TV Land: How watching a show—or two—can be quality time with kids.
Em and I have been spending a lot more time together lately. Gone are the petty arguments, sneering tone, defensiveness and other emotional land mines I used to step on whenever I tried talking to my college-age daughter.
These days when she gets home from work or school, instead of stomping off to her room, Em seeks me out. And instead of ducking my head to avoid her glare, I meet her eyes.
Today she’s smiling. “Hey, Mom? Got time for an episode?”
I smile back, close my laptop and turn on the TV.
As Em would say, “Don’t throw shade.” And you may . . . now that you realize our together time involves binge watching. It’s the new family game night, and as my kids grow older, I’ll take what I can get.
The cease fire began when we bought a Roku—a big improvement over the 10-year-old Wii gaming console that had been connected to our ancient, clunky standard-definition tube television for years. Although we were early subscribers to Netflix, we only got our first HD flat screen TV last Christmas.
Between the old TV’s fuzzy images and the Wii’s limited bandwidth, watching streaming video was like seeing a movie on a drive-in theater screen. Novelty, mostly, with little quality.
So when friends raved about Netflix’s latest 13-episode drop of this season’s must-see show, I shrugged. What is this binge watching you speak of? Why do you sacrifice precious hours to the glass-boxed god?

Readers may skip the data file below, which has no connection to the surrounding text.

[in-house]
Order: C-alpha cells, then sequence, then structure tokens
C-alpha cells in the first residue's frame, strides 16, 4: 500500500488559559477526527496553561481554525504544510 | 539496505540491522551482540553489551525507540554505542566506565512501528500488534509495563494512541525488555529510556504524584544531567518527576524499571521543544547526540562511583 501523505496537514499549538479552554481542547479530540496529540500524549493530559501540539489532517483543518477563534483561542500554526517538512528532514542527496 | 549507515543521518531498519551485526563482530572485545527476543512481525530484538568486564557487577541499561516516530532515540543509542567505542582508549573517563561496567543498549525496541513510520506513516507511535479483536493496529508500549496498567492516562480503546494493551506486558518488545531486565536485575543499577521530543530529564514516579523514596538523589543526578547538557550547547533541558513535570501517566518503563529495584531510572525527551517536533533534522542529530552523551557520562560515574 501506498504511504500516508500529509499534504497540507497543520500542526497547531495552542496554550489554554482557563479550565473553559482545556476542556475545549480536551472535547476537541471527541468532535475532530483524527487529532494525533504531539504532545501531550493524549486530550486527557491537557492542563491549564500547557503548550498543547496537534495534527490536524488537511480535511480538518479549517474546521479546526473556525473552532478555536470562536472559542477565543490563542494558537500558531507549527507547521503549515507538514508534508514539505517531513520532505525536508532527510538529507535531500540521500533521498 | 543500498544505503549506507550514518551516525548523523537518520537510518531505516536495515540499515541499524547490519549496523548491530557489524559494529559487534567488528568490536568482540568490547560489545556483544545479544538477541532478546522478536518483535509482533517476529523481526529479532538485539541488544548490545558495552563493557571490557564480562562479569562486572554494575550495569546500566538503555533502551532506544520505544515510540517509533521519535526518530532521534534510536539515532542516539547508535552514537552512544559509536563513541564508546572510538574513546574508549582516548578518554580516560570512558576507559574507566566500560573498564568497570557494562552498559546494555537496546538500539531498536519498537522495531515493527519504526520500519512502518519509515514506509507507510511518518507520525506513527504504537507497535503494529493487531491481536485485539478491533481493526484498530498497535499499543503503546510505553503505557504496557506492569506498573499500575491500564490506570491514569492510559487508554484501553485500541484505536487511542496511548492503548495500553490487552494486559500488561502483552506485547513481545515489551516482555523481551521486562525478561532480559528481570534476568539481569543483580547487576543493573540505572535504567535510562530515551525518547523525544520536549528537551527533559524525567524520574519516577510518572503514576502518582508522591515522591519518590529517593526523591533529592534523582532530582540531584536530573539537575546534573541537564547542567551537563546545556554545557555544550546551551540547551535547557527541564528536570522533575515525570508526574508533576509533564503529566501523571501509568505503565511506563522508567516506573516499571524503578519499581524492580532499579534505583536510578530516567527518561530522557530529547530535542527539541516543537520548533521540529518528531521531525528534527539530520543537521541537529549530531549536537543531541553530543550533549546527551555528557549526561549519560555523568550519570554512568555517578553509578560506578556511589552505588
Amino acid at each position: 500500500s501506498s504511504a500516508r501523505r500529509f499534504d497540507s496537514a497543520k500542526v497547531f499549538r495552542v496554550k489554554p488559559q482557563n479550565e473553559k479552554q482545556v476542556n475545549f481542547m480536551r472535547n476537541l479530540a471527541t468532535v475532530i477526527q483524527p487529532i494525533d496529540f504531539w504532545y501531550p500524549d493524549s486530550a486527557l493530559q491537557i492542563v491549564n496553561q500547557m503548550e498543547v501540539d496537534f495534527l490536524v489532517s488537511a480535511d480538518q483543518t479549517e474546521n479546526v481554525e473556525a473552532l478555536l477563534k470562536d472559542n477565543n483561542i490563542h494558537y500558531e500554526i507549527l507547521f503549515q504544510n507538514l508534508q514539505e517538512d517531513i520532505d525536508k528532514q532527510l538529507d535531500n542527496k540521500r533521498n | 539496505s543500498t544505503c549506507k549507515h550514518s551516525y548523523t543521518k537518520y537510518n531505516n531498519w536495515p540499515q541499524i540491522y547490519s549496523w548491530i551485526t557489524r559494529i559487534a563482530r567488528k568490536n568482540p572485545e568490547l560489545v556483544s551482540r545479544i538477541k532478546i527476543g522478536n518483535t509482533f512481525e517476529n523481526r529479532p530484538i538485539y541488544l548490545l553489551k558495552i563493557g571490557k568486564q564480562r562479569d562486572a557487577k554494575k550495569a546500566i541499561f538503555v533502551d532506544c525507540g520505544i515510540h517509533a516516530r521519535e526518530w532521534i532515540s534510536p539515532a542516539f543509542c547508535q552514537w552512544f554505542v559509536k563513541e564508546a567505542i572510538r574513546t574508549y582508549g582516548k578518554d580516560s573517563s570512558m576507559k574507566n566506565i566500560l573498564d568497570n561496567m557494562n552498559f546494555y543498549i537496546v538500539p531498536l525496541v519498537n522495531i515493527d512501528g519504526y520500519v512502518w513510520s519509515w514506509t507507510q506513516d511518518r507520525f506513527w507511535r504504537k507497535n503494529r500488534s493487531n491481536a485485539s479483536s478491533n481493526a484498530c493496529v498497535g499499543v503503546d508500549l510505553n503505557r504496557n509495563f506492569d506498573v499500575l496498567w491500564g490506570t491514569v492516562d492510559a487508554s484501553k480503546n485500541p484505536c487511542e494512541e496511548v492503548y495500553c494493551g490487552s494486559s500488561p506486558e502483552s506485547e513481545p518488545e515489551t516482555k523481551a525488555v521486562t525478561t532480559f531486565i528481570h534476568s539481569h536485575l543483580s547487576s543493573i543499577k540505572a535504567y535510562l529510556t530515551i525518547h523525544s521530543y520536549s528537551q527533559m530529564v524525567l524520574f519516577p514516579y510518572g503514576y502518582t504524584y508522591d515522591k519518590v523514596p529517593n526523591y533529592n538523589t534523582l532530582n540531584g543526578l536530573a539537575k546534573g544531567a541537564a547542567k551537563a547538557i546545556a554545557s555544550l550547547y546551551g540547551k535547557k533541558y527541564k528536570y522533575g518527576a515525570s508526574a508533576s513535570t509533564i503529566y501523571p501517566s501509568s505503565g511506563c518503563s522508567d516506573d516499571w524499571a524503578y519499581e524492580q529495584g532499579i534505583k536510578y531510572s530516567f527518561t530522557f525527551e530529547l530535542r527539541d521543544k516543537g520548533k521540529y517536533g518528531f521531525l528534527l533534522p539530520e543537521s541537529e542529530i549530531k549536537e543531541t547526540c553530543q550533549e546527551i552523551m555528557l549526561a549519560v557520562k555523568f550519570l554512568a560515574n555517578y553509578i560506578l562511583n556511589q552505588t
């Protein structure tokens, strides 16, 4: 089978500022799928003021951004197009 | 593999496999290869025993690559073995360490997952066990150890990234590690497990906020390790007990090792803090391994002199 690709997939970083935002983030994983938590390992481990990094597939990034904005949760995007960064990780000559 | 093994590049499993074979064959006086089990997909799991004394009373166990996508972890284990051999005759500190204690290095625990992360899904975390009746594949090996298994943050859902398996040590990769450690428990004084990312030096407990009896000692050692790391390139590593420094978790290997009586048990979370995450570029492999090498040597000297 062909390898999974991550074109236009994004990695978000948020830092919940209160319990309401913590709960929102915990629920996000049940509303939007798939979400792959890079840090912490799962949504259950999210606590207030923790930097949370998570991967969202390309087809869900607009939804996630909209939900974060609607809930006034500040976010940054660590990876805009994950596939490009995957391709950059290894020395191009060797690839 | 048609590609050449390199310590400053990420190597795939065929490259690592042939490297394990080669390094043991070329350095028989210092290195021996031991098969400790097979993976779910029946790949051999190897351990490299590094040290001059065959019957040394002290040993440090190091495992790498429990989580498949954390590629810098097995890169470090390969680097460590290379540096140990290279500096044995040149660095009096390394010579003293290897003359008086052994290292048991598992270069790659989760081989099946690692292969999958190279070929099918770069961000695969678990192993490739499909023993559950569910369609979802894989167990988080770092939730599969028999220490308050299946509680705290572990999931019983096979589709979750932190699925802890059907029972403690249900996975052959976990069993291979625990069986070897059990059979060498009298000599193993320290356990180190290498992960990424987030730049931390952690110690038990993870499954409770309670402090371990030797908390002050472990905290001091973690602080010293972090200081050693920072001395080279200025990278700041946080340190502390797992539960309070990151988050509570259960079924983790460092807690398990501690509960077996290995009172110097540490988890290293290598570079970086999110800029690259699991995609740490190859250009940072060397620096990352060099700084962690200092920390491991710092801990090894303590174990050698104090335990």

I couldn’t get my head around the hysteria. It’s TV. So what?
It’s easy to be smug when you don’t know what you’re missing.
Then my husband hooked up the Roku. The picture quality was epic, the channel selection endless. Damn, I thought. I’ve been riding the bus all these years when I could have been cruising in a stretch limo.
It’s not as if we hadn’t binge watched before. But if you recall the world before Netflix, networks were miserly, releasing just one episode a week, stringing viewers along for months and even years. In order to watch your favorite shows nonstop, you had to wait for TV marathons or buy DVDs.
This ancient practice led to many a quaint family ritual. In my home, Syfy’s annual Twilight Zone marathon has played in the background of every New Year’s celebration. Holidays have always been the season of binge watching; there would be a DVD boxed set of our favorite series under the tree and we’d start watching immediately so we could finish before vacation ended.
My first serious case of binge watching was Gilmore Girls with my middle school daughters. Jaye liked Dean, Em preferred Jess, and I gained insight into the young women they were fast becoming. Those TV crushes accurately predicted whom they would choose in later years: the good guy or the bad boy.
As she got older, Jaye caught up with Friends after school, clicking from channel to channel for her three-hour daily dose of Ross and Rachel, Monica and Chandler. In her junior and senior years, it was Sex and the City. I’d briefly perch on the couch to witness Carrie Bradshaw’s disastrous love life unfold between commercial breaks, then overhear the rest as I cooked dinner.
Em became my steady binge companion because she let me choose the shows: the entire boxed set of Twin Peaks, then each season of Lost, purchased as soon as it was released on DVD.